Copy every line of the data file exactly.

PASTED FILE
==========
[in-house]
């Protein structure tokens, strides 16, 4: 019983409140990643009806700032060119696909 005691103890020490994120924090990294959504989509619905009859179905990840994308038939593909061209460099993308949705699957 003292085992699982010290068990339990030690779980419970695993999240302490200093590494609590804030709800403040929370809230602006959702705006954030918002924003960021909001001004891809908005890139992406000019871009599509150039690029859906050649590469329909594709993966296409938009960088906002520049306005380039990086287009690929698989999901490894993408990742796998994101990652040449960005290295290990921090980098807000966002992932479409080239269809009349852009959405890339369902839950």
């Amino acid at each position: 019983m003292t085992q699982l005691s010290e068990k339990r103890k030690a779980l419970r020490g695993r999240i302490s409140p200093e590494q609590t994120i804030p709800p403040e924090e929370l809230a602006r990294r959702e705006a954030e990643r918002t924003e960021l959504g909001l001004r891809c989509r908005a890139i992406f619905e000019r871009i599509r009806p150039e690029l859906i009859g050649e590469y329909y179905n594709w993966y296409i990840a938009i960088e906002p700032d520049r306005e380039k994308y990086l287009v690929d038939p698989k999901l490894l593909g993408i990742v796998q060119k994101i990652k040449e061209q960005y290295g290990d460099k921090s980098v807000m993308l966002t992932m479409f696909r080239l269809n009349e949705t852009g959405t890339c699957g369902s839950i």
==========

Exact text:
[in-house]
């Protein structure tokens, strides 16, 4: 019983409140990643009806700032060119696909 005691103890020490994120924090990294959504989509619905009859179905990840994308038939593909061209460099993308949705699957 003292085992699982010290068990339990030690779980419970695993999240302490200093590494609590804030709800403040929370809230602006959702705006954030918002924003960021909001001004891809908005890139992406000019871009599509150039690029859906050649590469329909594709993966296409938009960088906002520049306005380039990086287009690929698989999901490894993408990742796998994101990652040449960005290295290990921090980098807000966002992932479409080239269809009349852009959405890339369902839950």
């Amino acid at each position: 019983m003292t085992q699982l005691s010290e068990k339990r103890k030690a779980l419970r020490g695993r999240i302490s409140p200093e590494q609590t994120i804030p709800p403040e924090e929370l809230a602006r990294r959702e705006a954030e990643r918002t924003e960021l959504g909001l001004r891809c989509r908005a890139i992406f619905e000019r871009i599509r009806p150039e690029l859906i009859g050649e590469y329909y179905n594709w993966y296409i990840a938009i960088e906002p700032d520049r306005e380039k994308y990086l287009v690929d038939p698989k999901l490894l593909g993408i990742v796998q060119k994101i990652k040449e061209q960005y290295g290990d460099k921090s980098v807000m993308l966002t992932m479409f696909r080239l269809n009349e949705t852009g959405t890339c699957g369902s839950i």